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Roses Are Red, But Almond-Filled Challah Roses Are Edible

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The Valentine's Day realm of Pinterest is a frightening yet utterly addictive place.

There are all sorts of crafts I will never do, all sorts of negligé I feel uncomfortable even looking at, and all sorts of pink-and-red meals I can't imagine bringing to the table (let alone the bed) without Norah Jones playing in the background. (And Norah Jones puts me to sleep.)

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So when Ali Slagle sent me this pin of roll-roses from a Russian website, I felt like I'd been thrown a life-preserver: Finally, a project I simultaneously wanted to do and could do.

Figuring that the basic shaping technique could be applied to any enriched dough that tolerates being worked with and holds it shape well, I made a batch of the incredibly Jessica Fechtor's incredibly light and feathery Five-Fold Challah: It's the lightest, most feathery challah I've ever tasted—it's got springs in its shoes!

But you could use store-bought puff pastry, your favorite brioche dough (everyone has a favorite brioche dough), or Erin McDowell's all-purpose sweet dough.

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Jessica Fechtor's Five-Fold Challah

Jessica Fechtor's Five-Fold Challah by Genius Recipes

Bakewell Tart with Rhubarb-Hibiscus Jam

Bakewell Tart with Rhubarb-Hibiscus Jam by Sarah Jampel

As for the filling, the original recipe, translated from Russian, calls for ricotta mixed with sugar, ground nuts, and orange zest. I went with a batch of spreadable almond cream and chopped apples sautéed in brown butter on the stove until tender.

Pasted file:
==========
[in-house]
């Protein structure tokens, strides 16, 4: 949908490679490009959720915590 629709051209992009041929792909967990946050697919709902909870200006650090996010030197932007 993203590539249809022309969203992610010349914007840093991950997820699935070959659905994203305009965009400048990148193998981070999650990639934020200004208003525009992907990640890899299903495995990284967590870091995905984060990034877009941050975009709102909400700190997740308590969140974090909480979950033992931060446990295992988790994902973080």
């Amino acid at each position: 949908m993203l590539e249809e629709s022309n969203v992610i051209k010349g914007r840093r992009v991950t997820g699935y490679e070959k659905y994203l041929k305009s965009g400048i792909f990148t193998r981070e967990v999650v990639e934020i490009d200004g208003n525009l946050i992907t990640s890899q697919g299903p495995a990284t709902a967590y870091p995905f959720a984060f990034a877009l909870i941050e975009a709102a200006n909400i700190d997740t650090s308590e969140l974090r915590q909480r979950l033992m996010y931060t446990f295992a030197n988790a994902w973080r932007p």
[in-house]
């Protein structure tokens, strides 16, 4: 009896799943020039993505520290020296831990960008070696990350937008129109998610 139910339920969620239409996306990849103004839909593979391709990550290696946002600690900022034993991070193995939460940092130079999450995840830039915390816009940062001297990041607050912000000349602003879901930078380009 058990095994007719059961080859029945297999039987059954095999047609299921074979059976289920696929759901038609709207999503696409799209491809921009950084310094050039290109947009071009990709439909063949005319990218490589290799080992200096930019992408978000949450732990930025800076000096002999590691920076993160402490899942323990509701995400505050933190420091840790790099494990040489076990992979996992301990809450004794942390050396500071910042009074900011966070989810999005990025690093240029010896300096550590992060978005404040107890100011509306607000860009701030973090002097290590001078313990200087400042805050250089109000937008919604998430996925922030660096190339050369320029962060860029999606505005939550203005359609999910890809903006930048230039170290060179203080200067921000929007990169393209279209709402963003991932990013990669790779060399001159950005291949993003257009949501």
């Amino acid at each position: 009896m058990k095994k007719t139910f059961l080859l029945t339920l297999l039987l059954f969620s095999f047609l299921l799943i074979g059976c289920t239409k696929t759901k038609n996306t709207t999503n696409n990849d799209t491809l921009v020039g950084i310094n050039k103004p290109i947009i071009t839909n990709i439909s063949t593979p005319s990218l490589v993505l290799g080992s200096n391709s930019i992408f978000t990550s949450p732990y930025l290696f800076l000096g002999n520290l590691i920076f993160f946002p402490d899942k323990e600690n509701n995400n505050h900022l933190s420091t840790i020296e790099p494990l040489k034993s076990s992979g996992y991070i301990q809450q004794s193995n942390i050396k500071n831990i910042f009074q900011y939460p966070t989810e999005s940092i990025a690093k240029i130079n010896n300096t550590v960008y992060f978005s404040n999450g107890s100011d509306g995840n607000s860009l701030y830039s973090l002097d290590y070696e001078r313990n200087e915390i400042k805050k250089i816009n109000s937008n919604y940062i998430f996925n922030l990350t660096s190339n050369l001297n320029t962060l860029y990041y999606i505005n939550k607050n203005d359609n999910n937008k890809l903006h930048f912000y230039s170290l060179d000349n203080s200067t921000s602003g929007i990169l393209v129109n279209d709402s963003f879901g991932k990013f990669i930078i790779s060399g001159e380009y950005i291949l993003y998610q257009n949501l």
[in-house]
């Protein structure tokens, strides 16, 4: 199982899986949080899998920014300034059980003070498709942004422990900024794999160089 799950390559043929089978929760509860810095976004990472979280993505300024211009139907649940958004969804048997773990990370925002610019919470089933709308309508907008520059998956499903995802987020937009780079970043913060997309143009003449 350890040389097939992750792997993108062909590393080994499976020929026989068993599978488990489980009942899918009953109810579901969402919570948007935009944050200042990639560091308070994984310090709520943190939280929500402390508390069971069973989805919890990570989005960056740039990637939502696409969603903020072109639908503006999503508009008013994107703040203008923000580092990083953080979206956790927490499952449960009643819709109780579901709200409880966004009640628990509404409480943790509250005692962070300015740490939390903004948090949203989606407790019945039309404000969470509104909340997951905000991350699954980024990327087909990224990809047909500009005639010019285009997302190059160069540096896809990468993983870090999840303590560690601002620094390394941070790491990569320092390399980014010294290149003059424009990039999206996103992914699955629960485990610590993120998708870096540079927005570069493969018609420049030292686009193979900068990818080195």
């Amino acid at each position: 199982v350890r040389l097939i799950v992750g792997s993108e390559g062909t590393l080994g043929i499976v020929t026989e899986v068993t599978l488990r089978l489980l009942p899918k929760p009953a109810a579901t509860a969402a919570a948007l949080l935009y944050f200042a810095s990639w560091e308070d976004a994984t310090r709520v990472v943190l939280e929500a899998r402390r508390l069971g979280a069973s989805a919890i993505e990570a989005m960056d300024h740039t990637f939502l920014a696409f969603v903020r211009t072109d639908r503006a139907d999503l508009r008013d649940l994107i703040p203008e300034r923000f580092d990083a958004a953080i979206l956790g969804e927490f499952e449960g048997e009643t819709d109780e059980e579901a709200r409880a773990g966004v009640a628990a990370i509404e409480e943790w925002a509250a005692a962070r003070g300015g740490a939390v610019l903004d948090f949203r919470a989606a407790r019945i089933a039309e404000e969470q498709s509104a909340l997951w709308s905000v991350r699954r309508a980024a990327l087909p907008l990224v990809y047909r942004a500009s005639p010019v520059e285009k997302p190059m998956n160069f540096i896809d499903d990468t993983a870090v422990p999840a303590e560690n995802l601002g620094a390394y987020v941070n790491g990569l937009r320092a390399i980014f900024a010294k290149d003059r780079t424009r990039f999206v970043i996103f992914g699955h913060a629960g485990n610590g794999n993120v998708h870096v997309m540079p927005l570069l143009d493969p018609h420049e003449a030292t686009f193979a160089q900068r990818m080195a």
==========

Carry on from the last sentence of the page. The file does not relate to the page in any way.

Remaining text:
Then, when the dough was risen and roaring to go, I split it into 18 small lumps (instead of the usual 6 logs) and rounded each dough blob into a neat bun. Then, I rolled each into a small circle about 3 inches in diameter and used a tiny offset spatula to smear the surface with almond cream.

A dozen (challah) roses, please.
A dozen (challah) roses, please. Photo by Mark Weinberg

Next, I made four long slashes at 12, 3, 6, and 9—almost, but not quite all the way to the center—and spooned a small pile of sautéed apples on top. Finally, I wrapped each "wing" around the apple mound, using the sticky almond cream to help the dough stay in its hug (you could also use a bit of water on the edges of the wings to enhance stickiness).

I set the roses to rise in a muffin tin so that they wouldn't unfurl, then kept them snug in their cups for their 20-minute, 375° F bake. You'll see that the prettiest rose in the photo above is in the top row, second from the left. This one was made by our Director of Events Eunice Choi, who rolled the dough much thinner than I did. While her precision and persistence made for a more beautiful shape, her bun was crispier and drier than the others. (You can pick your priority! Or, pick a dough that's less wild than challah and have a tighter shape without sacrificing texture.)

Better than flowers.
Better than flowers. Photo by Mark Weinberg

Loved ones, take note! Give a dozen challah roses. They're less gratuitous than flowers—which are pretty but, come on, don't really do anything (and they're not particularly tasty, either).

While you won't be able to pick up a bunch on your way home from work (last year, on Valentine's Day, I bought up a handful carnations from the bodega and called it a day—Cupid, smite me!), if you start the dough tonight, you can shape them into roses and bake them off tomorrow afternoon.

Of course, if someone wanted to buy me flowers also, I'm not going to argue...

Are you into this whole Valentine's Day thing, or do you think it's, um, silly? Tell us your traditions and feelings in the comments below.